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Archive for December, 2008

The Write Shuff(le)

If you’ve not picked up the new issue of The New Yorker (December 22 & 29),  get it while you can!

Y?

Because the lead story in “The Talk of the Town” presents an illustration of Illinois Governor Rod Blagojevich looking impish and cherubish and the story of his recent dust-up with the people of this fair state (with its own state fair, by the way). What makes this story particularly worthwhile is that for the first time since it hit the fan a few weeks ago, I was able to read the obscenities “bleeped” out of every news story reaching mine eyes and ears until today. BRAVO THE NEW YORKER!! Yassareee!. All concerns about reality shattering the fragile sensitivities of what opponents like to call partial birth shadow dodgers and intellectually short-shrifted nine-year-olds seem to have vanished like the last whale oil peddler. For the first time in my own rather A-retentive life, I celebrated as I read the REAL WORDS without bleeps and the silly _ _ _ _s that so primly “ignore” the BIG BLUE BABOON self-abusing himself in the corner of the ladies’ auxiliary meeting. The article hit me magnificently effectively. THAT is what kind of cherub our Evvis-fixated iconoclast is! Here in our own governor, we have a true piece of what the bull deposited in the pasture.  The world was waiting for someone to show what a load Rod B is. And I am delighted editors at The New Yorker DID IT, DID IT, DID IT! BRAVO!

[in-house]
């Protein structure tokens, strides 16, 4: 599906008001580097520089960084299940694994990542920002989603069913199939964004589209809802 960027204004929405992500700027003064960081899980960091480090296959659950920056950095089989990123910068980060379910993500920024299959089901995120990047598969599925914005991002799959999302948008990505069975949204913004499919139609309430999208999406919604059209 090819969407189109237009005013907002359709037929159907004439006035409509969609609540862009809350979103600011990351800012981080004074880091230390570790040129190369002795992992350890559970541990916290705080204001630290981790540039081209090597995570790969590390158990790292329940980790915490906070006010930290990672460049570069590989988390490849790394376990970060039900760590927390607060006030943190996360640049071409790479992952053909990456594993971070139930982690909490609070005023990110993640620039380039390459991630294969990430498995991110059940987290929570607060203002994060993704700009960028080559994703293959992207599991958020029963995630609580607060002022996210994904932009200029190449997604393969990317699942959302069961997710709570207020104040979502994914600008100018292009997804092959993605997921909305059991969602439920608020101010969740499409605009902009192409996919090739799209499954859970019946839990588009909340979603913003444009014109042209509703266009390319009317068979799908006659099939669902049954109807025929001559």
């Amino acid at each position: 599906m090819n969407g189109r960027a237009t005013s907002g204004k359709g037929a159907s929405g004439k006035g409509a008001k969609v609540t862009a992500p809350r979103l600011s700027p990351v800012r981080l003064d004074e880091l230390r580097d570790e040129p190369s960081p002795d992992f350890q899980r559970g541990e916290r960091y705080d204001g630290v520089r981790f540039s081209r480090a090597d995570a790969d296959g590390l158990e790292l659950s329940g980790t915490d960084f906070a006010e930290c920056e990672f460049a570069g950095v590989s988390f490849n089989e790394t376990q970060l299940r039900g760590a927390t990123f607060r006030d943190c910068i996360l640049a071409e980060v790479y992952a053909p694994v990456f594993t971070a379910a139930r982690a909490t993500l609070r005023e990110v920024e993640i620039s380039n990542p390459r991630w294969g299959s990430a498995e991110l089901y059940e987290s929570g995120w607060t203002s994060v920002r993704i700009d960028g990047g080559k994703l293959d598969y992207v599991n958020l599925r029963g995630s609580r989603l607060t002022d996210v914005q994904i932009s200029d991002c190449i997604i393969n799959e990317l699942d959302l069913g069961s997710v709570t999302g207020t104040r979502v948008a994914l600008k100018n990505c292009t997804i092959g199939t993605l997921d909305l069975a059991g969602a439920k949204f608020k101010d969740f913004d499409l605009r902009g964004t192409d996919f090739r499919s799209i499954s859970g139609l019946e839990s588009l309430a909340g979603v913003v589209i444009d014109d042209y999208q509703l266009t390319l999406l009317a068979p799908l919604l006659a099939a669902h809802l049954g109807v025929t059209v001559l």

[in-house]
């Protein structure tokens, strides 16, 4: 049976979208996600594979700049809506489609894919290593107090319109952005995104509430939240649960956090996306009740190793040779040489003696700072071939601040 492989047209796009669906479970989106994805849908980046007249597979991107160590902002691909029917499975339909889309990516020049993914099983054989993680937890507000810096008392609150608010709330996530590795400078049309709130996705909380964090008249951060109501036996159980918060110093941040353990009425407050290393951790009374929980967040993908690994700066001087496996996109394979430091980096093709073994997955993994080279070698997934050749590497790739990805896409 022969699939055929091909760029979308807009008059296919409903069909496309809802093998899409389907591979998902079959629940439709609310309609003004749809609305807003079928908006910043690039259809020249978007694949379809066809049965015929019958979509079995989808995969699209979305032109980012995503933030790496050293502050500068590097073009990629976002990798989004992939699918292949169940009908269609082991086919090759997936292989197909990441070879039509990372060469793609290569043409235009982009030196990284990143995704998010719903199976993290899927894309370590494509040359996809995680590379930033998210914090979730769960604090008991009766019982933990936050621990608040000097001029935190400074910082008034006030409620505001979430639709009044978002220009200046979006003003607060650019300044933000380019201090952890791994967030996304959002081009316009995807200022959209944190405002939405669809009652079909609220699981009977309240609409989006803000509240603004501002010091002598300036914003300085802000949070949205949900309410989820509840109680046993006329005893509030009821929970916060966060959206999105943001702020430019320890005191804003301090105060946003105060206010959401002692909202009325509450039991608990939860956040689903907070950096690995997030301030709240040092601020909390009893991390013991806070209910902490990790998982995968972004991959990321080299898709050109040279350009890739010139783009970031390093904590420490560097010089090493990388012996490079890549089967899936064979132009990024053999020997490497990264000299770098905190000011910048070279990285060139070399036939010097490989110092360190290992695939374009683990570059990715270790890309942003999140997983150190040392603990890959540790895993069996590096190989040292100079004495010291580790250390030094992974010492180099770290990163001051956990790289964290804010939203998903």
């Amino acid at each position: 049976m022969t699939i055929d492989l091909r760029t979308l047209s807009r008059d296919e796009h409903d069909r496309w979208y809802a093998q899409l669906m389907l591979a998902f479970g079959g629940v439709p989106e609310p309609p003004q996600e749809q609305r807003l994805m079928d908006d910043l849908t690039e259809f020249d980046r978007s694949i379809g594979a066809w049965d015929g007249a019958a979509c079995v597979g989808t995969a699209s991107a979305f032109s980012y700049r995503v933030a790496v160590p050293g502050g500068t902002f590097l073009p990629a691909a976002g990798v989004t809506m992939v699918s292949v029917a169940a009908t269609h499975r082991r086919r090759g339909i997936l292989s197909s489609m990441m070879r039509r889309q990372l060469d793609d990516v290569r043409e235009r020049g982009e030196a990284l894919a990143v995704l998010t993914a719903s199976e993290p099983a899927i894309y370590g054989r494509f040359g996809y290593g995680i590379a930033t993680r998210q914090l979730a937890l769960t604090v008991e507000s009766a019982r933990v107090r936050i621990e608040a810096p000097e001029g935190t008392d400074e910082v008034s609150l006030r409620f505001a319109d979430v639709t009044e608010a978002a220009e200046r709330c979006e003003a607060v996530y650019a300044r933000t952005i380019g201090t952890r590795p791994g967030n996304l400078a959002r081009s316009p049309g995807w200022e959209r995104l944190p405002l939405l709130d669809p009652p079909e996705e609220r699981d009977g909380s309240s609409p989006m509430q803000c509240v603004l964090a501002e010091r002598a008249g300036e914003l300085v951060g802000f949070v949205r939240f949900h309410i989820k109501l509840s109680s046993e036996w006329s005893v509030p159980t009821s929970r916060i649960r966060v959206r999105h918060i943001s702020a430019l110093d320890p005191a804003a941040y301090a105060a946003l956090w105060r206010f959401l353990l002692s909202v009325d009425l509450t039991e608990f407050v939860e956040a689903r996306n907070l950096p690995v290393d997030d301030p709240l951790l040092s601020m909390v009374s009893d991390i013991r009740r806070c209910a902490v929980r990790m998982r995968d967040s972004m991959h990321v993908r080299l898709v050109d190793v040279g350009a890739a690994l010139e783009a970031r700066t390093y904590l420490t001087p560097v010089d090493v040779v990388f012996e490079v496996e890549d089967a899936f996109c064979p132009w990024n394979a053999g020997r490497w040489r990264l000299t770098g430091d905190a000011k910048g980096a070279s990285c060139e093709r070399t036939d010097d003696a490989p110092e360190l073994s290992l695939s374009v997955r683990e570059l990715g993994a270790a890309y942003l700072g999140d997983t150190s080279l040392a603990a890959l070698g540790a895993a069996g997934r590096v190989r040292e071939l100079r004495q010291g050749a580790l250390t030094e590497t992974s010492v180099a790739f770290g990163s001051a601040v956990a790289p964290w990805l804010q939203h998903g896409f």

The story wasn’t particularly long, but it almost made me forget my soup! The rest of the day I’ve been writing Springfield Business Journal articles — three of them — and welcome assignments every one. In fact, two were suggested to esteemed editor and approved. There are a million stories in this nekkid city, and given the rope and fair professional compensation for my labors, I would LEAP to write every one.

All my notes transcribed Sunday were waiting for me this morning like a house-broken puppy at the front door. I like to see my notes in print, transcribed from taped face-to-face interviews, so I can read them easier and on a computer screen so I can edit them easier, shffling them along with added narrative text into an article. This is the most enjoyable part of writing feature news for me. I say the write shuffle because I’m writing for print and I don’t have to run as I did in days of yore; haven’t written a story for radio broadcast since graduate school in ’77 — that’s 1977.

I also loved writing for radio back then for WMAY and Illinois News Network, going live from the General Assembly during the Dan Walker daze. The stories had to be as tight with a phrase as a good poem and none longer than 45 seconds including actualities — words spoken into the tape recorder’s microphone by the interviewee..